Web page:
The collapse of Yemen's government has led the United States to suspend counterterrorism operations in the country — and it could lead the Obama administration to begin talks with Shiite Muslim rebels to help defeat al-Qaida in the Arabian Peninsula (AQAP), The Washington Post reports.
"The agencies we worked with ... are really under the thumb of the Houthis," a senior administration official told the Post. "Our ability to work with them is not there."
The Houthis, the name by which the Shiite rebels are known, are suspected of being backed by Iran and have much disdain toward the U.S., according to the Post. They are enemies of AQAP, who are Sunni Islamist militants.
The rebels have seized much of Yemen since last fall — and President Abed Rabbo Mansour Hadi, a staunch U.S. ally, and his cabinet resigned on Friday rather than submit to their demands at gunpoint. The Houthis had battled their way into Hadi's presidential palace.
Drones continue to be deployed over much of southern Yemen, where much of AQAP is based, the Post reports, but the rebels now control the Yemeni security forces that supplied vital intelligence information to the United States.
The armed drones are operated by the CIA and the U.S. Joint Special Operations Command.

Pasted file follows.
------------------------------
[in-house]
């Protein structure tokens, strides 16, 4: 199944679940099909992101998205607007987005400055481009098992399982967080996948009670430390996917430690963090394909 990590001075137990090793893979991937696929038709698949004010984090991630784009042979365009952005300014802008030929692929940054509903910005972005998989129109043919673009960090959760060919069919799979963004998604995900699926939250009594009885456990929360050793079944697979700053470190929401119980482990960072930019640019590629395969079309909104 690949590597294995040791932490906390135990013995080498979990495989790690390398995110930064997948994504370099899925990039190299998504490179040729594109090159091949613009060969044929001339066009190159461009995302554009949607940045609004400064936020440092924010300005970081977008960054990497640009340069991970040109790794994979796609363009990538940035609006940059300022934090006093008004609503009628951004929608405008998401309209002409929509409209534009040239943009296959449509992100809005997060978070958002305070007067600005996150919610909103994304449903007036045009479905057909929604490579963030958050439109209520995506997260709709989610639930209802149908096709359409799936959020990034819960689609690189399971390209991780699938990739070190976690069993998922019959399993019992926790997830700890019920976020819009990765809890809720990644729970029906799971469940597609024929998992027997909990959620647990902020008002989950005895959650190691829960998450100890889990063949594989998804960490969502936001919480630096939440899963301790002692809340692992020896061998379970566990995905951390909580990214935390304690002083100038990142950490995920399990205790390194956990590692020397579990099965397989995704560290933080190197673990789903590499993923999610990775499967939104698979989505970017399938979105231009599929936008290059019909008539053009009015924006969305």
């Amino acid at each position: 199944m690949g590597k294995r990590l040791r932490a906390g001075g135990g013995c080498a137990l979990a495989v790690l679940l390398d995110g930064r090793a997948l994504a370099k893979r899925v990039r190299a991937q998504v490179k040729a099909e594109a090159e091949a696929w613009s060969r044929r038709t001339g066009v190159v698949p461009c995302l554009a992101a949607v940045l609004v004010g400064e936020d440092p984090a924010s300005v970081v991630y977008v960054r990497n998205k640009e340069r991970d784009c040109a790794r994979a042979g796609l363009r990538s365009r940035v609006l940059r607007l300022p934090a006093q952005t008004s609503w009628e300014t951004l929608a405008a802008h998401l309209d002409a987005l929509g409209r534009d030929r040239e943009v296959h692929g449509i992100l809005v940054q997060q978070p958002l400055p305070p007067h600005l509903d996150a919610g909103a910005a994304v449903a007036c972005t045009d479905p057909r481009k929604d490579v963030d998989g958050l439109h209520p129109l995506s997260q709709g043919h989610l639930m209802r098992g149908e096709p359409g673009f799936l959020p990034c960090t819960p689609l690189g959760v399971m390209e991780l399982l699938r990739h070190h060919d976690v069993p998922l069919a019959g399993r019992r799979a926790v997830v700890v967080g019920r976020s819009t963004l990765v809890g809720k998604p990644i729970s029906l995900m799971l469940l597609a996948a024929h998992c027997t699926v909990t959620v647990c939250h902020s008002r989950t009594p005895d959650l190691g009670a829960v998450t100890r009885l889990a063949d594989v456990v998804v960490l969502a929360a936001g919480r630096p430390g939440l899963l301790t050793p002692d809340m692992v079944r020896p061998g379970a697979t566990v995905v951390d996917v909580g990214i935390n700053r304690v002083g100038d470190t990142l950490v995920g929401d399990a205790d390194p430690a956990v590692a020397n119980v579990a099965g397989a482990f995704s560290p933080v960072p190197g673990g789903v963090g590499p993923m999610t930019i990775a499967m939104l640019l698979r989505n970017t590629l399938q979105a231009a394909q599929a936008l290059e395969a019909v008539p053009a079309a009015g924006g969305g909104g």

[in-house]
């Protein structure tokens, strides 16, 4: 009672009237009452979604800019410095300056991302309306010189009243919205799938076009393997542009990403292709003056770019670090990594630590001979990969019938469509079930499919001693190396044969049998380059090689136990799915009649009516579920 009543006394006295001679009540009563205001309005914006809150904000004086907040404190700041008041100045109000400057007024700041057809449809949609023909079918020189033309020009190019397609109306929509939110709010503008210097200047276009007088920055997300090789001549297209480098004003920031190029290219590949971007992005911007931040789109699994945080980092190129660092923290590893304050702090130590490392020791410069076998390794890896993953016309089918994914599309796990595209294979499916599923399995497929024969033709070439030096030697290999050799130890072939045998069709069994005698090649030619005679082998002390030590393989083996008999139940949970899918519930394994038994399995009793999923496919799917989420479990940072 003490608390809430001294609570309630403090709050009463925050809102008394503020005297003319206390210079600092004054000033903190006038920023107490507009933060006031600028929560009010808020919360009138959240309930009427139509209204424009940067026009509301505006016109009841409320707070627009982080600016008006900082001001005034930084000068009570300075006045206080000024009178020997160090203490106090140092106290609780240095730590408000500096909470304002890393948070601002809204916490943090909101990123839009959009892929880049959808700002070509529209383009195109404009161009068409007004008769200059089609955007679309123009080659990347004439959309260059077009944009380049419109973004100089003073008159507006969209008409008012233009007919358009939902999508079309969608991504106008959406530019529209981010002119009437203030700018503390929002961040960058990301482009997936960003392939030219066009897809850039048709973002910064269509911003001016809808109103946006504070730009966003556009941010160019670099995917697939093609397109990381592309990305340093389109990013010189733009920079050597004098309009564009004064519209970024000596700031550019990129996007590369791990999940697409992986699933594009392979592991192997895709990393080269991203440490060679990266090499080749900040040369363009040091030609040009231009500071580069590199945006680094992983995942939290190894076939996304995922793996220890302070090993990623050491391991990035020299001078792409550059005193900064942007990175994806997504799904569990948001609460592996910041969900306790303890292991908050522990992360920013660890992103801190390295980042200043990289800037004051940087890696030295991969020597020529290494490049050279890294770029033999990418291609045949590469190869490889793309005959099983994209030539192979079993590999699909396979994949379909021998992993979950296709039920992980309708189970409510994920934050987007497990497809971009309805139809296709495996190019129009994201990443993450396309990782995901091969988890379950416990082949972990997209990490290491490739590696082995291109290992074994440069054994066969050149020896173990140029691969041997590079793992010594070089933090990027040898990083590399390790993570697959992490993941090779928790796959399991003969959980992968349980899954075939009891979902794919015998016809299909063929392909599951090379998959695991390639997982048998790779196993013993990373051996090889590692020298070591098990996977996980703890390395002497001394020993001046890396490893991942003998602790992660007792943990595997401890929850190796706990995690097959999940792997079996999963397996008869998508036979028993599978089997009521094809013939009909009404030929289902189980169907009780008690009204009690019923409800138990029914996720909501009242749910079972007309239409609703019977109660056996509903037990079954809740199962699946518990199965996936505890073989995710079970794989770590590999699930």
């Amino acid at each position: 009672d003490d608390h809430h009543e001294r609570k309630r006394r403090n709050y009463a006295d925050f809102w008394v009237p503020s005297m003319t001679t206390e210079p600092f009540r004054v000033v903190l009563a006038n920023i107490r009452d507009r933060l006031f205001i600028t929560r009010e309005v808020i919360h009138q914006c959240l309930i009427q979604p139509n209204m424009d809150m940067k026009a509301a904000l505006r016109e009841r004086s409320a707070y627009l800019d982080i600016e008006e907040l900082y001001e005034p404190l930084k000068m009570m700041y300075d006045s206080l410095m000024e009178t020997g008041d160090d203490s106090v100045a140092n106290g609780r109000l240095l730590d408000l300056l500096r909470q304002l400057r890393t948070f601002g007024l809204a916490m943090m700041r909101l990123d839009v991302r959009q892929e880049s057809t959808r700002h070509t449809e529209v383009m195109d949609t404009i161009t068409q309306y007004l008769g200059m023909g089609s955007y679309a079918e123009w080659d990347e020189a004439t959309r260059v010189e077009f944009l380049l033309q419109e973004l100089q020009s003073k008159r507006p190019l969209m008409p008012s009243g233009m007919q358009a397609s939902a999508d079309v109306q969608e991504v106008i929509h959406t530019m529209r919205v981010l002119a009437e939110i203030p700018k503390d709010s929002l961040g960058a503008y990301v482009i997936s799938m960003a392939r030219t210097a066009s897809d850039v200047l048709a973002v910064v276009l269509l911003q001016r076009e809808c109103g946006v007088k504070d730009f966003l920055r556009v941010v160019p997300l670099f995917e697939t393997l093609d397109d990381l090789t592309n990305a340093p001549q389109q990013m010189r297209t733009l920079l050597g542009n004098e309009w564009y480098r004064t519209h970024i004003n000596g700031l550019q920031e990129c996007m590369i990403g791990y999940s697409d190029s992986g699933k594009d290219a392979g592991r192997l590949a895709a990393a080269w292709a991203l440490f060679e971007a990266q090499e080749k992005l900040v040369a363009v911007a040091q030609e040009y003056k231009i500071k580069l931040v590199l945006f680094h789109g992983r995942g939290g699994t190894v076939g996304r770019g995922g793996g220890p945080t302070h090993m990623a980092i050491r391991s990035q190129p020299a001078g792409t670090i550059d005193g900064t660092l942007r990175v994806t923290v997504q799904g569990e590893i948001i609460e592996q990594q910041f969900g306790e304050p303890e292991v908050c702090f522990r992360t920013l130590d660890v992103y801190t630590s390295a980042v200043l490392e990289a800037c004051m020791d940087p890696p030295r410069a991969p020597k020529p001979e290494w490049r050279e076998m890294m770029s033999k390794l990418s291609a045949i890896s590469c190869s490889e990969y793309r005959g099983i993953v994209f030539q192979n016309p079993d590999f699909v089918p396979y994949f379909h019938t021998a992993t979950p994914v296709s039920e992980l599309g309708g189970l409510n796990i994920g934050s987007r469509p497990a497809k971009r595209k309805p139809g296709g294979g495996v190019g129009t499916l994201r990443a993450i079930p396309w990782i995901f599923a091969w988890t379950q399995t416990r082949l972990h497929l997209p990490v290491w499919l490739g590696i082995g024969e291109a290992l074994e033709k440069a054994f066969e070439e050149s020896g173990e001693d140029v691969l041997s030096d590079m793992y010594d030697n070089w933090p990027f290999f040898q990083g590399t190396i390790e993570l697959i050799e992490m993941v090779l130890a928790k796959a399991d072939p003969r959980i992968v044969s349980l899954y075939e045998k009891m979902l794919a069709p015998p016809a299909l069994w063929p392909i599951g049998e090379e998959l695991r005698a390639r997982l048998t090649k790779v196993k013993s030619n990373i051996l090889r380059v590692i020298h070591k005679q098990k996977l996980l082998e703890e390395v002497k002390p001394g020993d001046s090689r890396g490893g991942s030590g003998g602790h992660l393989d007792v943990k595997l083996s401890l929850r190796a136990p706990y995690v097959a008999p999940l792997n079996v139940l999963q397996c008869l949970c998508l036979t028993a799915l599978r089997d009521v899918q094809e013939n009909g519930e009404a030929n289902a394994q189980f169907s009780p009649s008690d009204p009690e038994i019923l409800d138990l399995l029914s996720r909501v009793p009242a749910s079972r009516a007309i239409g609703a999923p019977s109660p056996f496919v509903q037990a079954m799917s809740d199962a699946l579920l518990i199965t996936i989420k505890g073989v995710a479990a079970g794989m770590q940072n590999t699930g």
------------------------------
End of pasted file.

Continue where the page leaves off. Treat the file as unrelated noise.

Nineteen U.S. drone strikes have killed 124 militants and four civilians in Yemen in 2014, according to the New America Foundation, which maintains a database of drone operations.
The last deadly drone strike was an attack that killed nine suspected al-Qaida militants on Dec. 6, the foundation said.
"The chaos has aided al-Qaida," the U.S. official told the Post, speaking on the condition of anonymity. "There’s no question in our mind that al-Qaida has gotten a breather."
According to the report, U.S. officials said that operations with Yemen had been deteriorating since last fall. This is when Houthis began moving toward Sanaa, the capital city.
The cooperation had been terminated in recent days amid the rebel attack that culminated in Hadi's resignation, the Post reports.
In its concern about AQAP, the Obama administration would be open to discussing several issues with Houthis, including permission to continue its assault against the terrorist group, the official said.
"We wouldn’t be averse" to talks, the official told the Post. "We’re not against the Houthi movement."
In the meantime, U.S. officials are considering whether to withdraw military trainers and liaison officers from Yemen, the Post reports. The U.S. embassy would remain open, but the Obama official said that those working for the State Department, CIA and other agencies would be pulled out.
"We will be bringing our numbers down," the official told the Post.
Reuters contributed to this report.
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